The Music app in iOS and iPadOS 14 has a new default tab, Listen Now, which has custom sections like “Favorites” and “Made For You” and the usual recommendations based on your listening history. Music also has a much better layout on iPad now, with a sidebar for quick navigation and full-screen lyrics (for Apple Music tracks). Searching for Apple Music subscribers is more convenient, as there is a new top line for quick access to albums, playlists, and other filtered results.
I’m an Apple Music subscriber only because it comes with my Verizon wireless plan, and I largely ignore the service on my iPhone, preferring to sync my music files like the old days. My favorite thing about the Music app is actually the now updated playback screen, which has a background of changing colors that match the album cover of whatever you’re listening to. In the first beta of iOS 14, Apple really went wild with bright colors. The effect was super captivating and made the albums more alive. But the final version leans more on muted tones, which could have been done to improve accessibility.
Many of us don’t travel very often currently, so this is one way to make the new Maps features less valuable than in years past. But Apple is still paying some attention to the app with iOS and iPadOS 14: Maps has added directions for cyclists and will now guide cyclists along cycle paths and bike paths. It will also show you the height of a ride, if the roads along your route are busy, and you’ll get a warning if there are any steep inclines or stairs along the way. Initially, directions for bicycles are available in New York City, San Francisco Bay, and several cities in China, but Apple has promised that many more areas will be added in the coming months. Look, I can’t ride a bike, so I can’t talk about whether Apple’s suggested routes are sensible or overly convoluted. But the company is starting small with cycling in part to get it right.
Maps now also includes route calculation for electric vehicles, so your trip will include stops at the charging station. In an effort to keep up with Google Maps, Apple has also added curated recommendation guides on things to do and places to eat in popular cities, once we finally get back to doing it. Starting with iOS 14, you will start seeing safety camera warnings and safety cameras. Another nice touch is that you can now quickly use your iPhone’s camera to improve your location and orientation in Maps by simply pointing it at nearby buildings. This is useful in urban cities where tall buildings can interfere with GPS reception, making it harder for the app to tell which direction you are facing or Exactly what intersection are you close to.
App clips allow you to use certain features of an app without downloading the whole thing. If the developers adopt this new iOS 14 feature, you’ll be able to do things like pay for street parking, order takeaway, rent a scooter or e-bike – all using just the necessary snippet of the app a natural size. it normally serves that purpose. App clips can be shared via messages, embedded in QR codes or web-launched, and will temporarily remain in your app library in case you need them or decide to install the entire app. They also support the “Sign in with Apple” feature which allows you to hide your actual email address and other personal information.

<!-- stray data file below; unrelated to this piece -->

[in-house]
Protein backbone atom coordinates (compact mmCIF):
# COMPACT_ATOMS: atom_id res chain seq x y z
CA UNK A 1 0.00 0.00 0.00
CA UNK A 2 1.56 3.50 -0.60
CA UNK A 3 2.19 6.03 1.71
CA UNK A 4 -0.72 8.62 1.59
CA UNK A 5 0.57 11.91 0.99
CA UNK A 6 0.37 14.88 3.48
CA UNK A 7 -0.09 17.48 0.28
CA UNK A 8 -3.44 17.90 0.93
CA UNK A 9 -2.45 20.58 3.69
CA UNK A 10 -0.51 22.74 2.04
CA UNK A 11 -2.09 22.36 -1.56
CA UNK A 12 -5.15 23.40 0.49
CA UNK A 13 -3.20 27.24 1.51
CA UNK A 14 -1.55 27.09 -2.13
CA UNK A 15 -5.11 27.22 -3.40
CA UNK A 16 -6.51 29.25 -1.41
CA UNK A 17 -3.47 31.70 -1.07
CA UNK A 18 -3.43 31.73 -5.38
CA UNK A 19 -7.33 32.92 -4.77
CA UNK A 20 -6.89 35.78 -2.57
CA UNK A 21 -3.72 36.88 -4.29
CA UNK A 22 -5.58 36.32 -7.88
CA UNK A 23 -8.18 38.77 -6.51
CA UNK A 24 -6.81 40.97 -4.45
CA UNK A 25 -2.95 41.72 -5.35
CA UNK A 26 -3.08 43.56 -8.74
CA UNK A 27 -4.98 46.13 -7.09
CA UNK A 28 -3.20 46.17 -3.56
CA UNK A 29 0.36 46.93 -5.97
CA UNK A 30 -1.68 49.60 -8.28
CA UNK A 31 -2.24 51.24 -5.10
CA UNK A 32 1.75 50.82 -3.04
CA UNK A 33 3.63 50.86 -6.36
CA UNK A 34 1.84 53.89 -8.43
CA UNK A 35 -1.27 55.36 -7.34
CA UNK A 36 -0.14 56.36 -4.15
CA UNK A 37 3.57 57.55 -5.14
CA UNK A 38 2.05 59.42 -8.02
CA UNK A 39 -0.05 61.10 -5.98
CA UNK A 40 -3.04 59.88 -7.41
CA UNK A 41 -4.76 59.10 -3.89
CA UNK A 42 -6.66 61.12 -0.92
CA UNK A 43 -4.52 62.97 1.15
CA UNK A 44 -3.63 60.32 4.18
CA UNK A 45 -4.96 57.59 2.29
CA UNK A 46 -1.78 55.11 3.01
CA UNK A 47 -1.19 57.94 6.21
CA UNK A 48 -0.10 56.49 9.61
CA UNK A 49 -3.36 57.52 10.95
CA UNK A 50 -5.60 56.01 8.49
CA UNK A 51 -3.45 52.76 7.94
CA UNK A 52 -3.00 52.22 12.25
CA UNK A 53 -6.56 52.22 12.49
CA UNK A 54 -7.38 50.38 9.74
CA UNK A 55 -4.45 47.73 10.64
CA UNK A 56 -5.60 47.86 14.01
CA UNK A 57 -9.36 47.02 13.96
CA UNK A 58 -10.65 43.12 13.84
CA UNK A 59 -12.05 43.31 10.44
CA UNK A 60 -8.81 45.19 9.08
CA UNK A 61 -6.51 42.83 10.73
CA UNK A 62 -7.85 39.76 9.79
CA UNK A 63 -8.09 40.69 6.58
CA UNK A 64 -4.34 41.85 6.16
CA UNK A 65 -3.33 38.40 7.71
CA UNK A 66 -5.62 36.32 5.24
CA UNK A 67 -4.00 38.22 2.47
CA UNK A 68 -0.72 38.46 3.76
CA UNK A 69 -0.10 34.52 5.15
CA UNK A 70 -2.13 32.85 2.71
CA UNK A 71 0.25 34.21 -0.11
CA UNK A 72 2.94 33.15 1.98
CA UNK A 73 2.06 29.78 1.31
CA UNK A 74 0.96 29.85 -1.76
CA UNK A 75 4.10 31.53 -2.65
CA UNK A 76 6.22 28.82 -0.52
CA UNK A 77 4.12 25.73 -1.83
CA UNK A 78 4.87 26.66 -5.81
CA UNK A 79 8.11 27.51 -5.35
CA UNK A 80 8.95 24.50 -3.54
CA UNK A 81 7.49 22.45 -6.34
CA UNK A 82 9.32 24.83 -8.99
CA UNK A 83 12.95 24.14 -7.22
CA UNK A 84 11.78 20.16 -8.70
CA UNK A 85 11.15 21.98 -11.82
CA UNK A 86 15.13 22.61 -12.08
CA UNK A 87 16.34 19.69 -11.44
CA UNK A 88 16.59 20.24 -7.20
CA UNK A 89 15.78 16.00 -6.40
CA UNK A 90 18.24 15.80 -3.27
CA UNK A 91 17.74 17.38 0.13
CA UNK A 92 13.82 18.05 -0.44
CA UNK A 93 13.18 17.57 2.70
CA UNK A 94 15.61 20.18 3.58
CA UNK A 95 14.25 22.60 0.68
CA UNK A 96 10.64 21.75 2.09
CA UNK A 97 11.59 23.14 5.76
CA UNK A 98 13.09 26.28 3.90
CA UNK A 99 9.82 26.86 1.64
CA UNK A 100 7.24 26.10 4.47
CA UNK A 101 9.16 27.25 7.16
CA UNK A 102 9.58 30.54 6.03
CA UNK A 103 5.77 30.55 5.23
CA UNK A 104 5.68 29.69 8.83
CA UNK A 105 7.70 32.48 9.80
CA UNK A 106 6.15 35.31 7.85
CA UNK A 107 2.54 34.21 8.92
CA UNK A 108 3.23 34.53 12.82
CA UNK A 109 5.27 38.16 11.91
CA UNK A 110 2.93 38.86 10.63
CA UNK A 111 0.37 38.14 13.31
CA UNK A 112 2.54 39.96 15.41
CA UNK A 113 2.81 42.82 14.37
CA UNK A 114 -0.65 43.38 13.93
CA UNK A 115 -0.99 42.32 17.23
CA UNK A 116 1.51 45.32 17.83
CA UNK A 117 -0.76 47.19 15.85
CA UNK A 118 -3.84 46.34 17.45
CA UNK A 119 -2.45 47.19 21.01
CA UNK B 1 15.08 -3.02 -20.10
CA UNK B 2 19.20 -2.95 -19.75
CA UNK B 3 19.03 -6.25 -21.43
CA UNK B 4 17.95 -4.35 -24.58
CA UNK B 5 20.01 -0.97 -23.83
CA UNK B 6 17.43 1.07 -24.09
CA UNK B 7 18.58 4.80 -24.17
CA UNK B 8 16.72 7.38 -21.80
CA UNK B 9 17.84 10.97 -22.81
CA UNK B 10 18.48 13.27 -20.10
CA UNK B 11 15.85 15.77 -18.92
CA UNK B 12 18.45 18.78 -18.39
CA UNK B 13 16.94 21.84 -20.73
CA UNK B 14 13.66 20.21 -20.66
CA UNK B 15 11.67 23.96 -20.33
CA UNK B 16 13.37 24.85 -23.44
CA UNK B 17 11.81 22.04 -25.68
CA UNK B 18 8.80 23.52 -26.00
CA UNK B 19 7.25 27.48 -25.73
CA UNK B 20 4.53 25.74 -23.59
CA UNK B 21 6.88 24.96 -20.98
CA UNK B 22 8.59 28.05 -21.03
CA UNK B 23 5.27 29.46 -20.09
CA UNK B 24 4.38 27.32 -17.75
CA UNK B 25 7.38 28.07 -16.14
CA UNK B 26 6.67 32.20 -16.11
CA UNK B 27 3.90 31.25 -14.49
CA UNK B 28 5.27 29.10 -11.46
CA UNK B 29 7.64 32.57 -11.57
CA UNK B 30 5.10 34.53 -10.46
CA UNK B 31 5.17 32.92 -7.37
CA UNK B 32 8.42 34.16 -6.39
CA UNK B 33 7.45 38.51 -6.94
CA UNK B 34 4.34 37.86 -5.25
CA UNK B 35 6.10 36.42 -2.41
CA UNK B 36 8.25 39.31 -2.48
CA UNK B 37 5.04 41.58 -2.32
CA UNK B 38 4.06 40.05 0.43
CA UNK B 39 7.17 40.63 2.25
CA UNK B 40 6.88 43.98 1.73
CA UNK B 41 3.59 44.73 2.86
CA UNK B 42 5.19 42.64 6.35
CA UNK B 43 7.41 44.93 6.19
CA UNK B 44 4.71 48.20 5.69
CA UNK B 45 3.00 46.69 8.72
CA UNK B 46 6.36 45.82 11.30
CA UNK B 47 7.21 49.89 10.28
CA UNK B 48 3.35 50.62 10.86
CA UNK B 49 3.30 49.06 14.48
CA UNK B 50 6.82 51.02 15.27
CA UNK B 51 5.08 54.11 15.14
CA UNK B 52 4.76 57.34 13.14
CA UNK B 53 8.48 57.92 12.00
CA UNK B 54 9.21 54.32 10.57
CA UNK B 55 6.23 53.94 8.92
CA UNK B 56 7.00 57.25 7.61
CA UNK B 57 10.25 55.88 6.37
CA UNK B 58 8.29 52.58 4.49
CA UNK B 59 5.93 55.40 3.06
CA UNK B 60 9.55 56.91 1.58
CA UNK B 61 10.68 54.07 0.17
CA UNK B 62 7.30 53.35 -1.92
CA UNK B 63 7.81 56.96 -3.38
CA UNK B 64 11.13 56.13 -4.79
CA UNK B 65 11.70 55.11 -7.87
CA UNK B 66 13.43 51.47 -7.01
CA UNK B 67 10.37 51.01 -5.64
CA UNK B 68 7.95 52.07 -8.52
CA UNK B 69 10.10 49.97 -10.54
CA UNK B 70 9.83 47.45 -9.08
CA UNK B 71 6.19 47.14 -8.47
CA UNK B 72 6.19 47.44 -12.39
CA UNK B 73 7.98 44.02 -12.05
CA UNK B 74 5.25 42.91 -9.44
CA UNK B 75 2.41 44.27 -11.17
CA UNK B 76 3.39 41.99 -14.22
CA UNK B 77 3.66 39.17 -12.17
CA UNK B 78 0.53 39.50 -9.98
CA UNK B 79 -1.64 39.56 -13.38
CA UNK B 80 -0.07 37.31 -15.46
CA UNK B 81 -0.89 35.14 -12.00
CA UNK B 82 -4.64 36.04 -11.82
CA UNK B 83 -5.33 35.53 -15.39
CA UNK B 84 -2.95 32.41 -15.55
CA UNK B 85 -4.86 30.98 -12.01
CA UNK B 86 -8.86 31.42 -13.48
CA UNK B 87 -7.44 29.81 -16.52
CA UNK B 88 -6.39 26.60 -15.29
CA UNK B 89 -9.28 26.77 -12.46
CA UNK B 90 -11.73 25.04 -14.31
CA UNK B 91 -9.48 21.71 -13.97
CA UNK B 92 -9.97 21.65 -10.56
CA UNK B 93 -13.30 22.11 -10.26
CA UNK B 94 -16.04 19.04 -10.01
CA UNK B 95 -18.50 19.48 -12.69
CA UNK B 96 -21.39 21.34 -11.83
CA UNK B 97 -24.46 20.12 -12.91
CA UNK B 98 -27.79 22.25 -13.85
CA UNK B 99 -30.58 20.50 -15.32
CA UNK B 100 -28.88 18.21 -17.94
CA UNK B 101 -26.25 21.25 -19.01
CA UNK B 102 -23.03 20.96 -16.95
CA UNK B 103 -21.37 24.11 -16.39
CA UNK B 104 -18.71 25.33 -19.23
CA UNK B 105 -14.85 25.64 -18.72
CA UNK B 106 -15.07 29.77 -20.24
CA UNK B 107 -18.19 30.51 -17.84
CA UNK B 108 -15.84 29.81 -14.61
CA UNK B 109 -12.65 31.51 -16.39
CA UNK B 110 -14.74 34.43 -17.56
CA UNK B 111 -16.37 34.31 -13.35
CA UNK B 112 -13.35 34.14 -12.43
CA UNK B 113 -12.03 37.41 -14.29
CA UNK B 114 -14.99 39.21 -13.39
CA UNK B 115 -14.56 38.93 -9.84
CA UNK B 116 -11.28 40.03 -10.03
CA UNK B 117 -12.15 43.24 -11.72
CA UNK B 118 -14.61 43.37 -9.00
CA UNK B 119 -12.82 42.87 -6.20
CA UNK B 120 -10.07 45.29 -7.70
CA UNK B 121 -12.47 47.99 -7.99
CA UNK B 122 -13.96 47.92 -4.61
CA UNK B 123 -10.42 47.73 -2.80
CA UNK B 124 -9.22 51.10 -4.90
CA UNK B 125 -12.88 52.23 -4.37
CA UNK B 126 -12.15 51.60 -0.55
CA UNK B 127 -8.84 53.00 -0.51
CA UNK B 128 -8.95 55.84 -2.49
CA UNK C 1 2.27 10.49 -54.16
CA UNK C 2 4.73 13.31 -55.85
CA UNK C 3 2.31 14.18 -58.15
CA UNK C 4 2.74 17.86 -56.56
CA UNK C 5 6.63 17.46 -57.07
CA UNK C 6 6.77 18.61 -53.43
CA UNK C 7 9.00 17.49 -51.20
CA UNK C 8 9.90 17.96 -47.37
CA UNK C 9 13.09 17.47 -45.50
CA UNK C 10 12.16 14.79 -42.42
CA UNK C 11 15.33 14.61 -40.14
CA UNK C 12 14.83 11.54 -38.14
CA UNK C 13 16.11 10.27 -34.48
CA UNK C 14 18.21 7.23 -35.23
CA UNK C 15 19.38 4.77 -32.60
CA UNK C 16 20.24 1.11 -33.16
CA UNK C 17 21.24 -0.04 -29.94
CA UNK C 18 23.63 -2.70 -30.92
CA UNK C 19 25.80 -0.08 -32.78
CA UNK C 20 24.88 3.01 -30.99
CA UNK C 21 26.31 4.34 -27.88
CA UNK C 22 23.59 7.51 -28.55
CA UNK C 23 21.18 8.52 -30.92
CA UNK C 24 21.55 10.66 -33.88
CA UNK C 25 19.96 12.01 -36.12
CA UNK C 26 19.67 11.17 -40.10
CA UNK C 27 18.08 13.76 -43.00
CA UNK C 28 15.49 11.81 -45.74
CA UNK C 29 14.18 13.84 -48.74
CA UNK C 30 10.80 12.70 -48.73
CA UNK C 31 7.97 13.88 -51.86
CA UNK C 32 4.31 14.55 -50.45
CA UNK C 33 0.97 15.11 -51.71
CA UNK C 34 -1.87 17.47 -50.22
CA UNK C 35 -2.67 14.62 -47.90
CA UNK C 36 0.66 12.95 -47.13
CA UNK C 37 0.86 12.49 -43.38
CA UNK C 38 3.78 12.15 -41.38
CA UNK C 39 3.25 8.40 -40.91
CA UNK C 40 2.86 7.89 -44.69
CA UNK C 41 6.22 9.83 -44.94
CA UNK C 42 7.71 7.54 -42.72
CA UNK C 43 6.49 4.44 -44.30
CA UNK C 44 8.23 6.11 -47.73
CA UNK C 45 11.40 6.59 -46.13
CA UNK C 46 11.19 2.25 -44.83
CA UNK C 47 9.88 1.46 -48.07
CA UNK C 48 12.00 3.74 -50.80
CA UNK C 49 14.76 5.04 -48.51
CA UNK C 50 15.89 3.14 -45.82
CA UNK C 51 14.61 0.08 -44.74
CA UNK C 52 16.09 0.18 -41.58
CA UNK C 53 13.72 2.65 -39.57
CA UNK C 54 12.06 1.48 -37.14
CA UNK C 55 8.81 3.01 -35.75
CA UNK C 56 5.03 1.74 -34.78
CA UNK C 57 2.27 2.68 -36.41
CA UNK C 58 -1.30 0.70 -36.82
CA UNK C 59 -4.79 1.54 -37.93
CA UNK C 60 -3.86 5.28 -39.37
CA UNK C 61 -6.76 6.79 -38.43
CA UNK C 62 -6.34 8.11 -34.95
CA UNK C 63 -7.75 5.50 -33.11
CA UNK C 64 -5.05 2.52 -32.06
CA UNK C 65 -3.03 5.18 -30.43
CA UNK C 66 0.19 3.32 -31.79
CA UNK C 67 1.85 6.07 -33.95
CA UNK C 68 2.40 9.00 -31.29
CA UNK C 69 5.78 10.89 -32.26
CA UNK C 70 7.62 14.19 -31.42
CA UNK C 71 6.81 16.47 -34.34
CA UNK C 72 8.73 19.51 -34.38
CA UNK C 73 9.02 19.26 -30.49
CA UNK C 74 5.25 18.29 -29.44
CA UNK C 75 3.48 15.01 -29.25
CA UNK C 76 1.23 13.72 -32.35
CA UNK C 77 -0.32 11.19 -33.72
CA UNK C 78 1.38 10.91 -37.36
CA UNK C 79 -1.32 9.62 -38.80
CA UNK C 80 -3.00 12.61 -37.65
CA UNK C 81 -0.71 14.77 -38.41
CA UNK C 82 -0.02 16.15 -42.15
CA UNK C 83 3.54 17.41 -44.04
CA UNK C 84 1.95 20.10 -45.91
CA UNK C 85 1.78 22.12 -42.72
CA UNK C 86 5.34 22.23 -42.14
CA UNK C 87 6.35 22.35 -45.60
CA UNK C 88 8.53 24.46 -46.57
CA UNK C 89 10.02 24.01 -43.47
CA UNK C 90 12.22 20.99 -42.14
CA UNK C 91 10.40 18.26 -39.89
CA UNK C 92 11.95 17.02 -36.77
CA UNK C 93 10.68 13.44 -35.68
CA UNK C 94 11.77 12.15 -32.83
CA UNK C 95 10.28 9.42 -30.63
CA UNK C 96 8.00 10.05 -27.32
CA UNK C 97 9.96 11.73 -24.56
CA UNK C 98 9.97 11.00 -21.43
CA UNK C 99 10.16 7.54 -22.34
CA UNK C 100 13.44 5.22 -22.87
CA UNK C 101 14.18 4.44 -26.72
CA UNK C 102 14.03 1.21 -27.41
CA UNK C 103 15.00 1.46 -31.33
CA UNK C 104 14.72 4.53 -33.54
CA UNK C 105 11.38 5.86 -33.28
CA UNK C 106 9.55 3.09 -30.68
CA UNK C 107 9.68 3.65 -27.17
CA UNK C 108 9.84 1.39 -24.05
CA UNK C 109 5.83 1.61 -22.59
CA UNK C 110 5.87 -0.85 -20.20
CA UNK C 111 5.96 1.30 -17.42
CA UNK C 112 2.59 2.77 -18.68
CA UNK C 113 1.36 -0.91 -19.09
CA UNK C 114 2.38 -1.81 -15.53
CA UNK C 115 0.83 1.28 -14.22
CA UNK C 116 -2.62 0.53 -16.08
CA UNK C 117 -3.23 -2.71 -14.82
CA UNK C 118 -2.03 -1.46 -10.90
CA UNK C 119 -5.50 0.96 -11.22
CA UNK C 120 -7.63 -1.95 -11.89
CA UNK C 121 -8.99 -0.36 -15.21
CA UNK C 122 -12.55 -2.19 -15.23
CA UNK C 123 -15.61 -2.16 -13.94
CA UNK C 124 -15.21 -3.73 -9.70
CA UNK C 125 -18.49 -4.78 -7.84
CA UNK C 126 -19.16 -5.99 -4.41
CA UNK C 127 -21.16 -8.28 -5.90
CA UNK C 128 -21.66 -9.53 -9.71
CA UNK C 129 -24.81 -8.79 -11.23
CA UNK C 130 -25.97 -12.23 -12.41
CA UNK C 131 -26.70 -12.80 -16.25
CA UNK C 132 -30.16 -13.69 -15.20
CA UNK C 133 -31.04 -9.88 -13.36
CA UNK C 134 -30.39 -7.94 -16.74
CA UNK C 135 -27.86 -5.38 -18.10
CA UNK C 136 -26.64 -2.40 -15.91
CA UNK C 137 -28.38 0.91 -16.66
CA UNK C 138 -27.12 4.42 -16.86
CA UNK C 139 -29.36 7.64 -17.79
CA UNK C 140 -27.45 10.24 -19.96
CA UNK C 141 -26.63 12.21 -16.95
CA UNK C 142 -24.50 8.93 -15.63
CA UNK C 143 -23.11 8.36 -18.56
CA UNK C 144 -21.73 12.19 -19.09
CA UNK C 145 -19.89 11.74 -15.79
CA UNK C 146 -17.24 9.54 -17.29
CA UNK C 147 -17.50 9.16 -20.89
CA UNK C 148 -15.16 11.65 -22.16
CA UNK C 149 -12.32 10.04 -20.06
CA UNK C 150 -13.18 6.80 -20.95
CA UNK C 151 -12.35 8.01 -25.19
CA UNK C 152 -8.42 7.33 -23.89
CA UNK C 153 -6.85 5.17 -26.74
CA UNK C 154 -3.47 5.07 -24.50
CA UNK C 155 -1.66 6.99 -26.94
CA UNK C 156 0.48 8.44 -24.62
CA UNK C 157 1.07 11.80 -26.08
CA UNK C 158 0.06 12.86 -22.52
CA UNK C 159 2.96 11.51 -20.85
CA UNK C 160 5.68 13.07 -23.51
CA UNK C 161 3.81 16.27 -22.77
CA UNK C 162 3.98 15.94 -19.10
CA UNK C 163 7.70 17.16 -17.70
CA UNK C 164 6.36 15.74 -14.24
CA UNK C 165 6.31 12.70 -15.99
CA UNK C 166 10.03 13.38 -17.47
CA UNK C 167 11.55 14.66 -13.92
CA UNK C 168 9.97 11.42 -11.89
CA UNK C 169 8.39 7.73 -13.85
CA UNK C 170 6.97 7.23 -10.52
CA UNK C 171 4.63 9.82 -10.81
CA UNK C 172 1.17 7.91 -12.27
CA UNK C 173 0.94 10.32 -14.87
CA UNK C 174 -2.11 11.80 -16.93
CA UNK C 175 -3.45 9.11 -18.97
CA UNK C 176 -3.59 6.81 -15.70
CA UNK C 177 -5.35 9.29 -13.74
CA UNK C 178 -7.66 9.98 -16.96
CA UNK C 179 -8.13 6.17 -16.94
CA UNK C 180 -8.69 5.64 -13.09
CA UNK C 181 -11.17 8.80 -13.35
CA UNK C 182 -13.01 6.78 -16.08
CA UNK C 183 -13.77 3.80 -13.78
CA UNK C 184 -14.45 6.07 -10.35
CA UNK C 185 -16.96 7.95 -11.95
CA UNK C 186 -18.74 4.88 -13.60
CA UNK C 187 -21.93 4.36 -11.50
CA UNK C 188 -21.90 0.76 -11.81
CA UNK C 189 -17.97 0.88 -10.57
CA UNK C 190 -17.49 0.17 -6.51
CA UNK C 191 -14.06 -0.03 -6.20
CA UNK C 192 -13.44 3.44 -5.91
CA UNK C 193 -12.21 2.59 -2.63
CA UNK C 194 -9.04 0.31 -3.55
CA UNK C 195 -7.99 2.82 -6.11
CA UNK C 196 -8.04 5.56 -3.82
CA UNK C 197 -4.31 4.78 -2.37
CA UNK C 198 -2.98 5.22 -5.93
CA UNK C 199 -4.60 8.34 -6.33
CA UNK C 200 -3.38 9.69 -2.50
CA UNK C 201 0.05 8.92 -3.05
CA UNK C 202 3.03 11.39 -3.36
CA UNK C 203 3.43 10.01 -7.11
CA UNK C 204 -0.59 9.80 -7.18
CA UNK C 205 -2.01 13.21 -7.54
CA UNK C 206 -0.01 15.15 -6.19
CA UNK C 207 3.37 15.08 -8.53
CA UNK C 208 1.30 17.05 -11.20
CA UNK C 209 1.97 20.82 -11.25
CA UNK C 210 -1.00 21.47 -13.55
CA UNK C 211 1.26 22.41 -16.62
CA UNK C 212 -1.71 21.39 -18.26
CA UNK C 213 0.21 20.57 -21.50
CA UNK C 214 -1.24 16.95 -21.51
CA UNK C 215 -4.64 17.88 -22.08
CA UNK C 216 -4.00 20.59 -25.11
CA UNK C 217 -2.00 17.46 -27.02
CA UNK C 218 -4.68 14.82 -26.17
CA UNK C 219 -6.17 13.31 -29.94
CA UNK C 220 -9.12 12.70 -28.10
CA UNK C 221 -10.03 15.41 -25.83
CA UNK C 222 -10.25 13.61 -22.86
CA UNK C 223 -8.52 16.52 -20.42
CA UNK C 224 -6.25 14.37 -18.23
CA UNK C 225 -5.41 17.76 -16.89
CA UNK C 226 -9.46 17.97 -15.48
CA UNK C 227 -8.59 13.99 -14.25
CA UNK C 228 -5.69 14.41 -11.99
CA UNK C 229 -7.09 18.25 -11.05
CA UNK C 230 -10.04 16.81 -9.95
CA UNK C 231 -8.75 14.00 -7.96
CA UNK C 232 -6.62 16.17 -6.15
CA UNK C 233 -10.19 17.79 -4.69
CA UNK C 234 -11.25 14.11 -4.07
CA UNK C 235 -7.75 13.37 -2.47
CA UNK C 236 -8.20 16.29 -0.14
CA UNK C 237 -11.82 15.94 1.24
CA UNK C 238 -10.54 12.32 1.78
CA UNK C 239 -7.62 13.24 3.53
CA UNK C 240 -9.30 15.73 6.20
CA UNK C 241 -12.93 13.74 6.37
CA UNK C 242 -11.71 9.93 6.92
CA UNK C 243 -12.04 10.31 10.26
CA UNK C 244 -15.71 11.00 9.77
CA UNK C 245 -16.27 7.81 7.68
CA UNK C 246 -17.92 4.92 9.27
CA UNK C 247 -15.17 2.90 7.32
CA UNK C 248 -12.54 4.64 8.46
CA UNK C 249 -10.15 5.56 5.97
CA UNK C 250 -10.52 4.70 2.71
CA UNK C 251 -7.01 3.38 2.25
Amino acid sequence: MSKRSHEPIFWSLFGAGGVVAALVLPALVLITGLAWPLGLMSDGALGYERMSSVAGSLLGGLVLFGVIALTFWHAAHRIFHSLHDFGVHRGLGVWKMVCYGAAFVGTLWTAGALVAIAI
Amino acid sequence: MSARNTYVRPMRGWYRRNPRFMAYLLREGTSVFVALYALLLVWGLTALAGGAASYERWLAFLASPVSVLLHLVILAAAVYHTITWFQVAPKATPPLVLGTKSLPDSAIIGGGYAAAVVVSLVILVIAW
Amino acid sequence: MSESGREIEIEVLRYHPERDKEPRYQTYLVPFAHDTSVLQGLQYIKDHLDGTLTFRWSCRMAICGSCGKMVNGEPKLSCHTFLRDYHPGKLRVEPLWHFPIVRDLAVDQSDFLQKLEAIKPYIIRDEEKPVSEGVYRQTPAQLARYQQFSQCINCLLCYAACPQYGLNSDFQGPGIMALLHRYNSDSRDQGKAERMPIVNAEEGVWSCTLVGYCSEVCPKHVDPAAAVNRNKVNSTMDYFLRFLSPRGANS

As we’re still in the early days of iOS 14, the selection of apps that have App Clips integrated remains very sparse. I was able to test Panera Bread, which you can access by searching for the chain in Apple’s Maps app and choosing your preferred location. Tap “order food” and you’ll be taken into an app-like experience that lets you select items from the Panera Bread menu and purchase them using Apple Pay. The clip stayed in my app library so I can go back to sorting if I’ve been distracted by something else on my phone. It was as simple as possible and I hope other restaurants and cafes will support the feature soon.
Last year, Apple shipped the iPad in turn by renaming its software to iPadOS and adding new features designed for the tablet’s form factor. For iPadOS 14, instead of rethinking the home screen as it did on the iPhone, Apple wanted to make the Apple Pencil more useful than ever.
Start with a new feature that Apple calls Scribble. It allows you to write in any text field on your iPad with the pencil, and that writing is automatically converted to typed text. You can also select your scribbled handwriting in an app like Notes and copy it as plain text for easy pasting elsewhere.
This all works extremely well, and most of the time my handwriting is transferred to plain text with no obvious errors. However, Apple’s handwriting recognition isn’t foolproof. If you are in a hurry and write in a messy way, you will probably have to fix a few things. Scribble comes with its new gestures for manipulating text with the pencil, such as scratching a word or phrase to erase it or circle a phrase to highlight it. You’ll get rid of them in no time, but other gestures, like holding down the pencil tip to create more space for handwriting or drawing a vertical line to separate or connect words, are easier to forget.